Interruptions in bladder cancer care during the COVID-19 public health emergency

John L. Gore, Kristin Follmer, Jason Reynolds, Michael Nash, Christopher B. Anderson, James W.F. Catto, Karim Chamie, Siamak Daneshmand, Rian Dickstein, Tullika Garg, Scott M. Gilbert, Thomas J. Guzzo, Ashish M. Kamat, Max R. Kates, Brian R. Lane, Yair Lotan, Ahmed M. Mansour, Viraj A. Master, Jeffrey S. Montgomery, David S. MorrisKenneth G. Nepple, Brock B. O'Neil, Sanjay Patel, Kamal Pohar, Sima P. Porten, Stephen B. Riggs, Alexander Sankin, Kristen R. Scarpato, Neal D. Shore, Gary D. Steinberg, Seth A. Strope, Jennifer M. Taylor, Bryan A. Comstock, Larry G. Kessler, Erika M. Wolff, Angela B. Smith

Research output: Contribution to journalArticlepeer-review

Abstract

Background: Academic and community urology centers participating in a pragmatic clinical trial in non-muscle-invasive bladder cancer completed monthly surveys assessing restrictions in aspects of bladder cancer care due to the COVID-19 Public Health Emergency. Our objective was to describe pandemic-related restrictions on bladder cancer care. Methods: We invited 32 sites participating in a multicenter pragmatic bladder cancer trial to complete monthly surveys distributed through REDCap beginning in May 2020. These surveys queried sites on whether they were experiencing restrictions in the use of elective surgery, transurethral resection of bladder tumors (TURBT), radical cystectomy, office cystoscopy, and intravesical bacillus Calmette-Guerin (BCG) availability. Responses were collated with descriptive statistics. Results: Of 32 eligible sites, 21 sites had at least a 50% monthly response rate over the study period and were included in the analysis. Elective surgery was paused at 76% of sites in May 2020, 48% of sites in January 2021, and 52% of sites in January 2022. Over those same periods, coinciding with COVID-19 incidence waves, TURBT was restricted at 10%, 14%, and 14% of sites, respectively, radical cystectomy was restricted at 10%, 14%, and 19% of sites, respectively, and cystoscopy was restricted at 33%, 0%, and 10% of sites, respectively. Conclusions: Bladder cancer care was minimally restricted compared with more pronounced restrictions seen in general elective surgeries during the COVID-19 pandemic.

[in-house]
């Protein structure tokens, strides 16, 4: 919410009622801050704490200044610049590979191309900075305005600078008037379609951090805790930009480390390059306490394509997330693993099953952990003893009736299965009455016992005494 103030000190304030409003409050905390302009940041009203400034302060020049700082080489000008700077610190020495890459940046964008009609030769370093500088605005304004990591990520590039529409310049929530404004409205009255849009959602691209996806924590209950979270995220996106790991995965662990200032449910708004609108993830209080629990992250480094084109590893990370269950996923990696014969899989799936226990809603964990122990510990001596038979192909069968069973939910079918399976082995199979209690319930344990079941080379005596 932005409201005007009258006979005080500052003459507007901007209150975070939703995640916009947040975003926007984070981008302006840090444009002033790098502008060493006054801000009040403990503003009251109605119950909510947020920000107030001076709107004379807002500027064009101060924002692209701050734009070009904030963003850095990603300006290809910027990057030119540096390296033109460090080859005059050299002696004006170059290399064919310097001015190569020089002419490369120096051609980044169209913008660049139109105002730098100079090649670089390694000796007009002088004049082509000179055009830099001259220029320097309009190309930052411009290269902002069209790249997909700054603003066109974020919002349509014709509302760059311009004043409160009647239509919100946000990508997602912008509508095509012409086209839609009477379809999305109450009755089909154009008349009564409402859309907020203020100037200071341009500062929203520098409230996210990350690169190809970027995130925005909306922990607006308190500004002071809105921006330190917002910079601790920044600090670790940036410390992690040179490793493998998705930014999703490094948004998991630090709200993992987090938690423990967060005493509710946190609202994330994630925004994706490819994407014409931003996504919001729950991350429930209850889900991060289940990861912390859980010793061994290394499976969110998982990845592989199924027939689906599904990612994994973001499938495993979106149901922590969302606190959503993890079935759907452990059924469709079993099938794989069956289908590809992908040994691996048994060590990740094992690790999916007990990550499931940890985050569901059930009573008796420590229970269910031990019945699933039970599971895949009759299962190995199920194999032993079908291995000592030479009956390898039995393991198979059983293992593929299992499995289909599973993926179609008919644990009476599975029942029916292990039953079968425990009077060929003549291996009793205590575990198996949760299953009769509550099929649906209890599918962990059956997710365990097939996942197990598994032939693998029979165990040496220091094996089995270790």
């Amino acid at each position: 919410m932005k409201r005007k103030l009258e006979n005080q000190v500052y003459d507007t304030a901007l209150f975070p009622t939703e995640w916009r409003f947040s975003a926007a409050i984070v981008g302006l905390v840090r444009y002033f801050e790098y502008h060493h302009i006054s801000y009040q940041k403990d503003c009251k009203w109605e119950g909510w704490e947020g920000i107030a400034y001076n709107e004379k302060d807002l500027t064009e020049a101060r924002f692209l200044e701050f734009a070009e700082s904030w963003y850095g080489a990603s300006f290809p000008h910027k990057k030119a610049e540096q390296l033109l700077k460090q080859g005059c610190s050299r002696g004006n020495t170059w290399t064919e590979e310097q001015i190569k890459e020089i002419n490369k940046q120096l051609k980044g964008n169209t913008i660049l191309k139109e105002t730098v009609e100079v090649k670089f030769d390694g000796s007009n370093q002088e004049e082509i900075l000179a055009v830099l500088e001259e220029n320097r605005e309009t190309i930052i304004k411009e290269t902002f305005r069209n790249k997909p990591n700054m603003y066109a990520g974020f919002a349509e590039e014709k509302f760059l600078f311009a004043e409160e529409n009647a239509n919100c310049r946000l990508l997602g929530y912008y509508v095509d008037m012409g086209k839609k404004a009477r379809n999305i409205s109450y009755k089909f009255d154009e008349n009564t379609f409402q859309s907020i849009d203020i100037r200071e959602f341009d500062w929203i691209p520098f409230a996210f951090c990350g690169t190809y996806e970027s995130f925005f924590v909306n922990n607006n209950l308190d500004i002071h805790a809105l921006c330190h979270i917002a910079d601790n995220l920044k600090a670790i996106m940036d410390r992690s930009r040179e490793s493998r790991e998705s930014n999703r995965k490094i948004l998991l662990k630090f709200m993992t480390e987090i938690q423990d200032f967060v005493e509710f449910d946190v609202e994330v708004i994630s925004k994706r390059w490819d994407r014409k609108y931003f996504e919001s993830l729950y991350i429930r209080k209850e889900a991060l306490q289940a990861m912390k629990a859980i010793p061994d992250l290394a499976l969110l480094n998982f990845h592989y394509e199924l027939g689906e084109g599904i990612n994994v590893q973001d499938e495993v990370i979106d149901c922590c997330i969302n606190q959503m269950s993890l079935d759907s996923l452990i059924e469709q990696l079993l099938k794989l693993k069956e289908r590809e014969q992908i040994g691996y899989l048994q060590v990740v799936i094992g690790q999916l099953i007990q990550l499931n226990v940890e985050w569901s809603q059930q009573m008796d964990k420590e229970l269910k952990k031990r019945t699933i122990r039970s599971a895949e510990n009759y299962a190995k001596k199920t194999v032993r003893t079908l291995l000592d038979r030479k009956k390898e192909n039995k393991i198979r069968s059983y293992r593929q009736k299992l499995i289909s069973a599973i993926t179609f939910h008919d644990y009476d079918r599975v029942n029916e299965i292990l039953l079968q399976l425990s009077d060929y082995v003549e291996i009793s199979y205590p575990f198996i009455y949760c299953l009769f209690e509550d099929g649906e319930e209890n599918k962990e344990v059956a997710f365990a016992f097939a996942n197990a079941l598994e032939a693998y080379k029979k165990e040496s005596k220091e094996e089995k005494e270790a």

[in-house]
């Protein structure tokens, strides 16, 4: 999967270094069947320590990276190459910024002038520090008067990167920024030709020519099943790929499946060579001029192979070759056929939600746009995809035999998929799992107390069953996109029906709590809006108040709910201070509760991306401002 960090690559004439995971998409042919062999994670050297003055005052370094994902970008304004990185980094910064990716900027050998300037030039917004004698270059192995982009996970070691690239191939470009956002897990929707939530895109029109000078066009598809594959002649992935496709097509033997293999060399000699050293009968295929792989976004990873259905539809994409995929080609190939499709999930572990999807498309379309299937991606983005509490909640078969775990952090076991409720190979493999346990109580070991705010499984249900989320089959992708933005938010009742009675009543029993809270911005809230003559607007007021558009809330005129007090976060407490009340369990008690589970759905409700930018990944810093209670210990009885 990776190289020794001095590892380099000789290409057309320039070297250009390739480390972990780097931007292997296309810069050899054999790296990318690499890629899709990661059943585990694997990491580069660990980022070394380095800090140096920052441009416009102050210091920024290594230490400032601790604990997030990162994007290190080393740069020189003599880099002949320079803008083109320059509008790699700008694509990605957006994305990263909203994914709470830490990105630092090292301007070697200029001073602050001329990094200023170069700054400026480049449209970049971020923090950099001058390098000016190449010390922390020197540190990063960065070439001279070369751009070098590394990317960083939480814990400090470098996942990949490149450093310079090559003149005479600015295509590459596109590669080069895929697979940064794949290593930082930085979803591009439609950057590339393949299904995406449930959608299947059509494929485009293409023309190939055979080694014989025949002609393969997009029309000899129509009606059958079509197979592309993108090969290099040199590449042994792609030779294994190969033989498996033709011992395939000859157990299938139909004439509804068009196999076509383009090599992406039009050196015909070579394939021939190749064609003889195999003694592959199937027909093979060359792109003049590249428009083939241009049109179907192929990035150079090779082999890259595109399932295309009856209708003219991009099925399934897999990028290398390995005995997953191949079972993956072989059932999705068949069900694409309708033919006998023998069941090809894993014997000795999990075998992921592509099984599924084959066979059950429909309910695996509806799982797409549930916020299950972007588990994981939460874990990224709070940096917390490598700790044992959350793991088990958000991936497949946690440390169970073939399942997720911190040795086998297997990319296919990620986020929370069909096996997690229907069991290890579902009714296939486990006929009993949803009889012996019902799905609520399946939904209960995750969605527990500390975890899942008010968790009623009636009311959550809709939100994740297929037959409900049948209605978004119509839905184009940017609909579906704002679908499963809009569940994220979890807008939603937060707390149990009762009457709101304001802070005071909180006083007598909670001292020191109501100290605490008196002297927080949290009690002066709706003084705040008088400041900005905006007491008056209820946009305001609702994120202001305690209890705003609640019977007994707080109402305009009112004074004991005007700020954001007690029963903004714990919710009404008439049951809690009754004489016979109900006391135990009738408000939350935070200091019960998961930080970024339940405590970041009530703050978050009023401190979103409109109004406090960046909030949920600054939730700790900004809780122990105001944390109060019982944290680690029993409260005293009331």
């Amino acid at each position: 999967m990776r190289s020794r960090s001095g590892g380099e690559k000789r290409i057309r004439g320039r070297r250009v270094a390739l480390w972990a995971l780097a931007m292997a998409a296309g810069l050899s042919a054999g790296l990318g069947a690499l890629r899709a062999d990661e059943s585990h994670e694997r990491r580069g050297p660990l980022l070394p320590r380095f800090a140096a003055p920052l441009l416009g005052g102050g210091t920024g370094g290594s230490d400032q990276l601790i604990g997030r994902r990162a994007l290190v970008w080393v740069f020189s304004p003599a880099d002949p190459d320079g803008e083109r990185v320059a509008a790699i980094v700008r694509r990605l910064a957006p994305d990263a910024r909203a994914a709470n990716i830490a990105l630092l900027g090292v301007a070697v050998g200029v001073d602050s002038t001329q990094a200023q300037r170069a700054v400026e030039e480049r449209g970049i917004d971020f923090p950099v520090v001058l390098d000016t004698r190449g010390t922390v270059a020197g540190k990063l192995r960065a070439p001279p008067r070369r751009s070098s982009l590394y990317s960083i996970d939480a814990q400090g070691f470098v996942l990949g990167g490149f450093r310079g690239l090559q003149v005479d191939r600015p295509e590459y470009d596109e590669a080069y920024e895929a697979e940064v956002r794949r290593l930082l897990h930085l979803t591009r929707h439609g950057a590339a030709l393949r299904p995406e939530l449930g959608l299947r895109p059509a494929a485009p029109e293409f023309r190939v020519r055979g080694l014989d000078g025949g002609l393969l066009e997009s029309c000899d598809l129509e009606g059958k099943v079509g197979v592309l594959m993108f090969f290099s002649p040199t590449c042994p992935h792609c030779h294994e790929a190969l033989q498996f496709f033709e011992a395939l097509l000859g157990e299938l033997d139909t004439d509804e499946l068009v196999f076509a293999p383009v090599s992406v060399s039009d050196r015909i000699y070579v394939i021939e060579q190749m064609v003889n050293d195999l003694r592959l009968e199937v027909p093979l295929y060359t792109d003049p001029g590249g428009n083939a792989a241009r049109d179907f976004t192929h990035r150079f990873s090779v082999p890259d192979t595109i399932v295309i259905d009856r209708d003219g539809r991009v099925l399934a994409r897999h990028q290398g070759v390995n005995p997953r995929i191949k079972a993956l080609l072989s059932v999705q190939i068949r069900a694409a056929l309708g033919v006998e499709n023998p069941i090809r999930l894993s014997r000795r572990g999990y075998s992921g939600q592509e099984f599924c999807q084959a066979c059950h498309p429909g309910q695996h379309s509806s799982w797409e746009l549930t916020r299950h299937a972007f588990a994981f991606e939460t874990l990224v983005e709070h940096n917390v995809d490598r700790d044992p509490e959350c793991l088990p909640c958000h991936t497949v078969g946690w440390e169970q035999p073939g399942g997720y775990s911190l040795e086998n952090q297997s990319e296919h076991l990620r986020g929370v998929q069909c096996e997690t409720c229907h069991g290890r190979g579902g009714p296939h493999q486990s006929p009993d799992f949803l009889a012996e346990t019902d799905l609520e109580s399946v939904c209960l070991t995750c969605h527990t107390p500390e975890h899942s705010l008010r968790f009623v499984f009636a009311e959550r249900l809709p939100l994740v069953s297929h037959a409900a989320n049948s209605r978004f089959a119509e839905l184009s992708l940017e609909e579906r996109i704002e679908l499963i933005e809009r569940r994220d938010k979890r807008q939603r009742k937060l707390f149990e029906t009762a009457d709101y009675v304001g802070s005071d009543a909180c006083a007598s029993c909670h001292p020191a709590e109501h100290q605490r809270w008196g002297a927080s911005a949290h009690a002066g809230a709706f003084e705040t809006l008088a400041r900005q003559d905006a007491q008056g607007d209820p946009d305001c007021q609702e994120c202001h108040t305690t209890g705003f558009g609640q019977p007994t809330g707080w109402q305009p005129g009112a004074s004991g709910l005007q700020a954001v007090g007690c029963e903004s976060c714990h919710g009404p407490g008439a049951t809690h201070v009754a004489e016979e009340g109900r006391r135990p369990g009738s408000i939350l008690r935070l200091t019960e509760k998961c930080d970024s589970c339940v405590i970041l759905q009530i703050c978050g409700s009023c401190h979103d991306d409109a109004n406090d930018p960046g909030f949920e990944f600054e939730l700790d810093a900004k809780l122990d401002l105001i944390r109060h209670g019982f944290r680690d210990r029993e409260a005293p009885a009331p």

Original languageEnglish (US)
Pages (from-to)116.e17-116.e21
JournalUrologic Oncology: Seminars and Original Investigations
Volume42
Issue number4
DOIs
StatePublished - Apr 2024

All Science Journal Classification (ASJC) codes

  • Oncology
  • Urology

Cite this